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Horses Q&A

for people to ask questions and answer other peoples questions. Also to add advice and tips on anything horses!

Members: 110
Latest Activity: Mar 21, 2014

Discussion Forum

Please vote for the Canada Retirement foundation for race horses

Started by Standardbred Fan Club Nov 19, 2012.

Please vote for the Canada Retirement foundation for race horses

Started by Standardbred Fan Club Nov 19, 2012.

Storms with lightening 1 Reply

Started by Shirley. Last reply by Tom Bridgman May 15, 2010.

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Comment by Shirley on April 27, 2009 at 2:09pm
I sent you a picture of a large dark horse and asked if he reminded you of anyone. I am not the one with horse stifle issues. Seems we have a crossed wire "somehow?"
Comment by Cindy Jeffery on April 27, 2009 at 1:27pm
Could it be possible he slipped sometime during the winter and pulled a something?
Comment by Elaine Martin on April 27, 2009 at 6:58am
i just read the post about stifle in horses, i have a 6 year old gelding and i am thinking that this maybe his problem in his left rear leg. he also has foundered in his front feet but when he walks i notice his left rear leg does not move like his right.
without costing a lot of money as i could never afford surgery on him, what is the answer to help him?
Sometimes in the winter the poor fella can hardly move.
I just cannot stand to see him in pain as i am sure it must hurt. I am trying to figure the answer out as if I cannot get him sound again I have to make a decision to put him down and it is heart breaking to me as he is my favorite out of my 4 horses.
thanks so much for any advice
Comment by Lexi on April 26, 2009 at 1:09pm
Hello all!! I am new to this group and thought that I would say hi!!!~._=/>
Comment by Gloria Hager on April 15, 2009 at 4:46pm
We had a big walking horse gelding, 4 years old that had a locking stifle. It would lock and he would drag that toe and I didn't know what was going on then. A lot of times he'd lay in the stall in the shavings and get up and start to walk out of the barn and it would lock up. I though he was just stiff.We went on a trail ride and when we stopped for a break, he stood at the tree and kept kicking that hind leg as if there was something on it, and I still didn't get the message. Then the farrier told me it was his stifle locking and to back him up when I saw that it locked up on him. This was instant relief and I routinely backed him whether or not his stifle was locked and by the time he was five it had quit happening to him.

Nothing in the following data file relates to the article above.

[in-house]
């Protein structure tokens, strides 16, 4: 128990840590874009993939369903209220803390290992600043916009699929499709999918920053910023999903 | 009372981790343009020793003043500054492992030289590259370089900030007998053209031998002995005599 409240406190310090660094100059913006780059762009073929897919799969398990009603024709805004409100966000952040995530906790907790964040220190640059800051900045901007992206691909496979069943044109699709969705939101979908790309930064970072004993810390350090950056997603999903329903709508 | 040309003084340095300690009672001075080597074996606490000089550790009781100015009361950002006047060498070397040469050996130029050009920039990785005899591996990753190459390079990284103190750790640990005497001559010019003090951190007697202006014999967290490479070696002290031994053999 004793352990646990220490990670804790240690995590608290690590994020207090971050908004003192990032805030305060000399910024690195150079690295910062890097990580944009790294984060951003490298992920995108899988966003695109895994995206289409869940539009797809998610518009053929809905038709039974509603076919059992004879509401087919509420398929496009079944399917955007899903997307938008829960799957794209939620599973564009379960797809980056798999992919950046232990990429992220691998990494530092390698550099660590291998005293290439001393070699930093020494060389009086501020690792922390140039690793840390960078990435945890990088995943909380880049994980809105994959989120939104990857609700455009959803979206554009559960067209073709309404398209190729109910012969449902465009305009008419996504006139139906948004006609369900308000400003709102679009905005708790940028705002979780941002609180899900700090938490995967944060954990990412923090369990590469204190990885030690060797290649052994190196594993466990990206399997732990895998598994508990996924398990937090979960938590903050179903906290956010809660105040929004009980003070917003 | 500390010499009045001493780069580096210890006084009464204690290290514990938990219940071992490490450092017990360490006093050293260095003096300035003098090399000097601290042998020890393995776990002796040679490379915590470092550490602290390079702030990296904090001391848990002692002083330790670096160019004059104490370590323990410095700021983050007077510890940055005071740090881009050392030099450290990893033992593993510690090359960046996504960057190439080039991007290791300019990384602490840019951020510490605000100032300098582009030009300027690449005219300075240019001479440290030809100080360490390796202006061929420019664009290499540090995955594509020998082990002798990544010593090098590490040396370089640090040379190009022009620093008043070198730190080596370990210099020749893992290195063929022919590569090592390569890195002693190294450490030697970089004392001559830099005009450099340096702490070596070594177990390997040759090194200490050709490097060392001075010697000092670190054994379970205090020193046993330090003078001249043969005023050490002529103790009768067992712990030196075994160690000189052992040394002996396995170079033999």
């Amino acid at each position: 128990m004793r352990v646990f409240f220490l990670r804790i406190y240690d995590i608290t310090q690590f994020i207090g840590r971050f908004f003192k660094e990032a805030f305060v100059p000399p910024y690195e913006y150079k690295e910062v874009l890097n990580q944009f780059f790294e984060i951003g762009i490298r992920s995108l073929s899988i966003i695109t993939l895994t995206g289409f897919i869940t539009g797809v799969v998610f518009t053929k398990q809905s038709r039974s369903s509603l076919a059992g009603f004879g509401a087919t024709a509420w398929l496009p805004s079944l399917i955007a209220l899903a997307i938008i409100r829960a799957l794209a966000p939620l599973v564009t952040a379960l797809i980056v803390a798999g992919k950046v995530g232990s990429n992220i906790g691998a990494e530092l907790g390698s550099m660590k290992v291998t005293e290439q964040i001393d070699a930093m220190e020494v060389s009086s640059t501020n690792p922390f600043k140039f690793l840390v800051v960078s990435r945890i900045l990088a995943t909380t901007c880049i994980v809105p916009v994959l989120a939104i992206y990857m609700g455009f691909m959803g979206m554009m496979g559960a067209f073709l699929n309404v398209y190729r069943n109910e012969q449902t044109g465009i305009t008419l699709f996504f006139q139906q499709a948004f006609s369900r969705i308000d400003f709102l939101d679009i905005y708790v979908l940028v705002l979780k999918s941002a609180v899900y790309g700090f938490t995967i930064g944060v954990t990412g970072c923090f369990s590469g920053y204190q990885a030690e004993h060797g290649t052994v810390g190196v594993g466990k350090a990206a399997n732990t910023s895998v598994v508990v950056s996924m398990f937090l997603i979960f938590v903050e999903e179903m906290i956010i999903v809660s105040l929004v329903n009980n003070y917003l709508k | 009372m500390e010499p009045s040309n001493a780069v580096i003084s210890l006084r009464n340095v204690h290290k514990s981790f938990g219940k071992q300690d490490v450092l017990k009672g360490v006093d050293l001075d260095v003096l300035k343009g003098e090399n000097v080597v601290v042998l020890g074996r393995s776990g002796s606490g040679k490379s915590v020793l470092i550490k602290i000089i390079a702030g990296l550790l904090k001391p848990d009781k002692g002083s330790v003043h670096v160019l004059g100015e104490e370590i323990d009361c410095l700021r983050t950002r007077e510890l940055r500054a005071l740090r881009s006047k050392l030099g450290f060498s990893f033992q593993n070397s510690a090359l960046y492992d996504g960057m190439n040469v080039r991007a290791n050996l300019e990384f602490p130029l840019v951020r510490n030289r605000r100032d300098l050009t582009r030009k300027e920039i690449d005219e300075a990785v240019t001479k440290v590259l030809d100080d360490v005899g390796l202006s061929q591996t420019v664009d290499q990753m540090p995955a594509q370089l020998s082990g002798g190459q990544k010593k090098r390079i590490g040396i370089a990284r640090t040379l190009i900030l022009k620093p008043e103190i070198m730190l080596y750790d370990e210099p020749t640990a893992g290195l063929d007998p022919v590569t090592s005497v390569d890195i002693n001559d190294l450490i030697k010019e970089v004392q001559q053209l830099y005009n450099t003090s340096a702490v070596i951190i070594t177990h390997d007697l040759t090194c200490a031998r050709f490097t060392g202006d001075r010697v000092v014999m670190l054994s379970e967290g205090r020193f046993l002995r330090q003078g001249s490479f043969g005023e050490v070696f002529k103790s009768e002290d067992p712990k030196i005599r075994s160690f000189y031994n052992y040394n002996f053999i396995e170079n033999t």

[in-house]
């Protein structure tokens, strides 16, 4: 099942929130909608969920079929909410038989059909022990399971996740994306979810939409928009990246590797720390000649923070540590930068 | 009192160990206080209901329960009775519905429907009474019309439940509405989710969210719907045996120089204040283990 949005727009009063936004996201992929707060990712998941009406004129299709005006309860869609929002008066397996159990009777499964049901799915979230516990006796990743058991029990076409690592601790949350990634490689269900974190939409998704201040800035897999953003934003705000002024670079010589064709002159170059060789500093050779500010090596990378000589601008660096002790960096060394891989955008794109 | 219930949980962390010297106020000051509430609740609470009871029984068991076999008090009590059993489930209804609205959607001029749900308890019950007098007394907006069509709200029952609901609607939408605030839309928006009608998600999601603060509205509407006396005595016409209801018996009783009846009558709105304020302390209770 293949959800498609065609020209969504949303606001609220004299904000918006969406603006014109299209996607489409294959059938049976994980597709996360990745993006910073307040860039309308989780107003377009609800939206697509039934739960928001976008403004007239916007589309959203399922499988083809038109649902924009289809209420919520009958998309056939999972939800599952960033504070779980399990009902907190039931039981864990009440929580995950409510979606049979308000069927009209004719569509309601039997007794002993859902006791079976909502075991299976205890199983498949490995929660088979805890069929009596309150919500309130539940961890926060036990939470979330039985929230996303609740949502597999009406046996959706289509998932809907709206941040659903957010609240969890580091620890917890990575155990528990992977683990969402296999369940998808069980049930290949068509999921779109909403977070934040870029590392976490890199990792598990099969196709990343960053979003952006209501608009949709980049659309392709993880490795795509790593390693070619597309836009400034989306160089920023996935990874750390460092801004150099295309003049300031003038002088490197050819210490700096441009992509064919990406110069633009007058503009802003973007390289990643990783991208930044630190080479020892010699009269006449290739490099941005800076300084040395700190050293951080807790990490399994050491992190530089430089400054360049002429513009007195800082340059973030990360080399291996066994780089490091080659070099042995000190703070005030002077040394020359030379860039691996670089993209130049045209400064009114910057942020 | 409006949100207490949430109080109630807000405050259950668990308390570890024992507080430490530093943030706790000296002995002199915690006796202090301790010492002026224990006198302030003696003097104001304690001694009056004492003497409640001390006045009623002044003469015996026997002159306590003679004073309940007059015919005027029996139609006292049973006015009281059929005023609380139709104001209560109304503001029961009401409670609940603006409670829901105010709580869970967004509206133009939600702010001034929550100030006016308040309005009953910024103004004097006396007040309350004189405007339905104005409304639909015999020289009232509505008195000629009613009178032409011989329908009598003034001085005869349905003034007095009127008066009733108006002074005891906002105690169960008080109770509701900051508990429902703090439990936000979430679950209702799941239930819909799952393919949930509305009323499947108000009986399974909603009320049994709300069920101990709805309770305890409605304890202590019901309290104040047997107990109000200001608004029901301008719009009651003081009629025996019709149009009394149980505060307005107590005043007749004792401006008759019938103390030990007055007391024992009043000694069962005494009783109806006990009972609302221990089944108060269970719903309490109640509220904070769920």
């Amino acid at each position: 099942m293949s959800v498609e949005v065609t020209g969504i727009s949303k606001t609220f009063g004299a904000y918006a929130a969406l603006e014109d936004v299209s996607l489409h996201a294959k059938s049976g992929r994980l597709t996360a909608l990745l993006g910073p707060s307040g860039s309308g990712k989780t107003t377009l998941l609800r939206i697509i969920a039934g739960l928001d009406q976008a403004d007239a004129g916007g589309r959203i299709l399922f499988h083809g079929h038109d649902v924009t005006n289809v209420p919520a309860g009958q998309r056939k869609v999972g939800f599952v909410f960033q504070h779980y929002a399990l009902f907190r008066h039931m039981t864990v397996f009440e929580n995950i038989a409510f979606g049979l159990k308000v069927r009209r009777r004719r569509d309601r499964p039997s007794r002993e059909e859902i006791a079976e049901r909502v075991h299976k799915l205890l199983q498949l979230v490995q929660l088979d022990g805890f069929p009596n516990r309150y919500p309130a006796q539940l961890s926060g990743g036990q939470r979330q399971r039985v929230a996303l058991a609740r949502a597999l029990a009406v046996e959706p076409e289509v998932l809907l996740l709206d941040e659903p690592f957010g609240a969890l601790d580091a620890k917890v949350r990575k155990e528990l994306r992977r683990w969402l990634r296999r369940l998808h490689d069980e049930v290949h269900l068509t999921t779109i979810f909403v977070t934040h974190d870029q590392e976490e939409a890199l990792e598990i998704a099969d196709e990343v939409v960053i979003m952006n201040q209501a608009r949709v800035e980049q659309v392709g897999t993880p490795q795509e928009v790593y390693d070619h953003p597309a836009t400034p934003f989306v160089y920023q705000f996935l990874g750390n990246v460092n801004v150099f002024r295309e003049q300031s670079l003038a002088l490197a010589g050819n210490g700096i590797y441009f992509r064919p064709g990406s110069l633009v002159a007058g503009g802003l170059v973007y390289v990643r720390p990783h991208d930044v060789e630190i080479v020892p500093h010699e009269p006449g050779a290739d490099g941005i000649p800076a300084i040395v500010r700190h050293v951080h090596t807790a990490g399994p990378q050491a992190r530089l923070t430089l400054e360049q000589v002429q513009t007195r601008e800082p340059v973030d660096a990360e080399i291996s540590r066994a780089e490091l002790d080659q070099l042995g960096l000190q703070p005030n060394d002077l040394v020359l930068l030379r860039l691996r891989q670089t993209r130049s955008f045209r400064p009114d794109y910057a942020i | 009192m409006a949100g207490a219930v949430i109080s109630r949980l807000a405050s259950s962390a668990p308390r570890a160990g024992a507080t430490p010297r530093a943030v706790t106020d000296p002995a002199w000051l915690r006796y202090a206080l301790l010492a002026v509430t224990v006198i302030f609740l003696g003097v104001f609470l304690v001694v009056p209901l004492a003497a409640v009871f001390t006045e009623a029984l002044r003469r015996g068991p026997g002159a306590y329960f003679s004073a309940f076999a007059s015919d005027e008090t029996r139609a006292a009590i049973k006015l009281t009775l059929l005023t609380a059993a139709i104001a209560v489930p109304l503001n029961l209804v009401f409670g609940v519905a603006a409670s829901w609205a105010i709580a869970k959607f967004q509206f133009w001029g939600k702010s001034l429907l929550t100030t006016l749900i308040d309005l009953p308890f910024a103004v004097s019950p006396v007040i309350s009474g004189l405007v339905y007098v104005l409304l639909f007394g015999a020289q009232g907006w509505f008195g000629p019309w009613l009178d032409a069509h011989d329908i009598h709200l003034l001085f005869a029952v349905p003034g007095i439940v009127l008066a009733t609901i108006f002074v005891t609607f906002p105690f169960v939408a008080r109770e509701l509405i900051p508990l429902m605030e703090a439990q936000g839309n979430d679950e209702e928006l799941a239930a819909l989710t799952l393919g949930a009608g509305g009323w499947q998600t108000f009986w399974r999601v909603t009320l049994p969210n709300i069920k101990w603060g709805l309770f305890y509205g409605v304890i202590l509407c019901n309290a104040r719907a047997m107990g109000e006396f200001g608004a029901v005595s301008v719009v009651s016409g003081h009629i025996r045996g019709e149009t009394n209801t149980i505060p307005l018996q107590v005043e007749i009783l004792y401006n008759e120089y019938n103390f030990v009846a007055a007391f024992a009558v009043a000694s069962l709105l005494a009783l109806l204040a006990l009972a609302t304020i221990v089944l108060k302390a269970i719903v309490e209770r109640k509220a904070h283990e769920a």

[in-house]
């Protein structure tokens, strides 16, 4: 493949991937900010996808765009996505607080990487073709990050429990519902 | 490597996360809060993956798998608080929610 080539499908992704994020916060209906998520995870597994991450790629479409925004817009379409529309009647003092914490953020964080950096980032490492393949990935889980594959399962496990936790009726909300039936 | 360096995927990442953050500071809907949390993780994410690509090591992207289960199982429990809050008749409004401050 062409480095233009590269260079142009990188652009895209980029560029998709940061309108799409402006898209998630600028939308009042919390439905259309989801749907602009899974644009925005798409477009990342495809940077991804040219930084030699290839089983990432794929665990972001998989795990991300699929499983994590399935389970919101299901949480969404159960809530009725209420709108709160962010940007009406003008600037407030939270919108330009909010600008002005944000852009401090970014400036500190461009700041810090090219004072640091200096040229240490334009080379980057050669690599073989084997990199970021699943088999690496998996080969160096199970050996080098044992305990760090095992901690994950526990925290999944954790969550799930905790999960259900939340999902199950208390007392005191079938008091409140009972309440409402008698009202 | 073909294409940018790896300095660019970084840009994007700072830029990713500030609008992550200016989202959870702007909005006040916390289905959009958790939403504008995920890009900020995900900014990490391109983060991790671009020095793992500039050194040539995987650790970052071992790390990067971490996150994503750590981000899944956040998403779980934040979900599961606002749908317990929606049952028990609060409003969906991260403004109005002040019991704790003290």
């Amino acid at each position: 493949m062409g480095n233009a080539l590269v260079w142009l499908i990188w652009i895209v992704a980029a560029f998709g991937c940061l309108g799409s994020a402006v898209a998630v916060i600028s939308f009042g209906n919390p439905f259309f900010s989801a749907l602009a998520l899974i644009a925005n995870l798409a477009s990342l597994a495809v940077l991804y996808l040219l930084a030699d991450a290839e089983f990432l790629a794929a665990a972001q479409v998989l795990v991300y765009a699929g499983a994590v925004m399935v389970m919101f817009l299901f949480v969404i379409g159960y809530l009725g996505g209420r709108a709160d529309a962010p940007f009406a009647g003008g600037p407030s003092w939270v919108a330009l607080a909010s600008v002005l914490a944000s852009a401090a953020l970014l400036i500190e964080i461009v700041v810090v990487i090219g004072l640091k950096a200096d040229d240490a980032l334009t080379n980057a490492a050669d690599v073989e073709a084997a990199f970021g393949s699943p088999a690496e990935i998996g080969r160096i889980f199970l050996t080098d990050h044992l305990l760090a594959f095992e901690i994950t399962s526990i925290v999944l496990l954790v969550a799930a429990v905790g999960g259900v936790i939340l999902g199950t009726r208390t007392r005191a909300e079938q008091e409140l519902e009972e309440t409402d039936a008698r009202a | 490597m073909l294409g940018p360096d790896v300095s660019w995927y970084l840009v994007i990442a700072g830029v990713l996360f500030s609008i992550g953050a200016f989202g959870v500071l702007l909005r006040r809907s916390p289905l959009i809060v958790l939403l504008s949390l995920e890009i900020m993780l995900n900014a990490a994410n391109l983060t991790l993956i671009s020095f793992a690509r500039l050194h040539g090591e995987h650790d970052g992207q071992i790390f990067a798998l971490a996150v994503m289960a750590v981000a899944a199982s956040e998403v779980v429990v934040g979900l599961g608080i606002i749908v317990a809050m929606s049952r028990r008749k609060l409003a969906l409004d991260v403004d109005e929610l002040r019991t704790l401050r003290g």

Comment by Cindy Jeffery on February 24, 2009 at 10:27pm many are ready for winter to be done? I sure am, without the benefit of an indoor arena it sure takes a while to get horses tuned up. I've started ground exercises with the horses and in the process I'm getting the exercise too. The ground here is really icy not a lot of snow except in piles everywhere, so riding is dangerous (slipping, falling, pulled ligaments, etc.), I believe strongly in preventative medicine. But just going for a walk, leading my horse has helped take away the winter blues. Also, refreshing their ground manners with blankets, saddle, flags, sticks, balls anything that may be spooky, dealing with it from the ground. So, by the time the ice is gone they will be ready for some lunge work and ground driving, then finally riding.
Comment by Becky on January 18, 2009 at 12:48am
Hi Heather,
I have a Canadian gelding, he's nine now, but when I got him 3 years ago, he would come up lame due to his left rear stifle. The first course of action was cortozone shots, which did help for awhile. But last year while I was recuperating from surgery, I had him out on 40 acres with 20 horses and let him be a horse! Now he is stabled at a farm which has hills, a couple of other horses, shelter, trees and he is out 24/7. He is absolutely sound! Not only that I can leave him for days and just tack up and have a great ride! I wish I had known this 3 years ago. The problem was his muscles could not maintain the support required. It was awful when he would become a 3-legged boy, and he would still try to work. I strongly suggest trying hills prior to surgery. It is definitely less costly.
Comment by Sandy on December 8, 2008 at 12:47pm
Hi Heather, your post is from quite a while ago, but I thought I'd respond anyway, since i've seen a couple of horses with locking stifles. They can outgrow it, since sometimes it's just a development thing, and regular and consistent exercise is what they need. Sometimes with the exercise you won't see the issue anymore, but you have to keep on a routine at least 5 days a week. But it likely depends how severe the case is. Did your horse go for surgery?
Comment by Heather Troglauer on August 10, 2008 at 2:11pm
Does anyone here have pst experience on stifle issues in young horses? We have a filly facing surgery on her right rear stifle - her groove that holds her patella in place is too shallow.

I would love to know if anyone has any experience with this.

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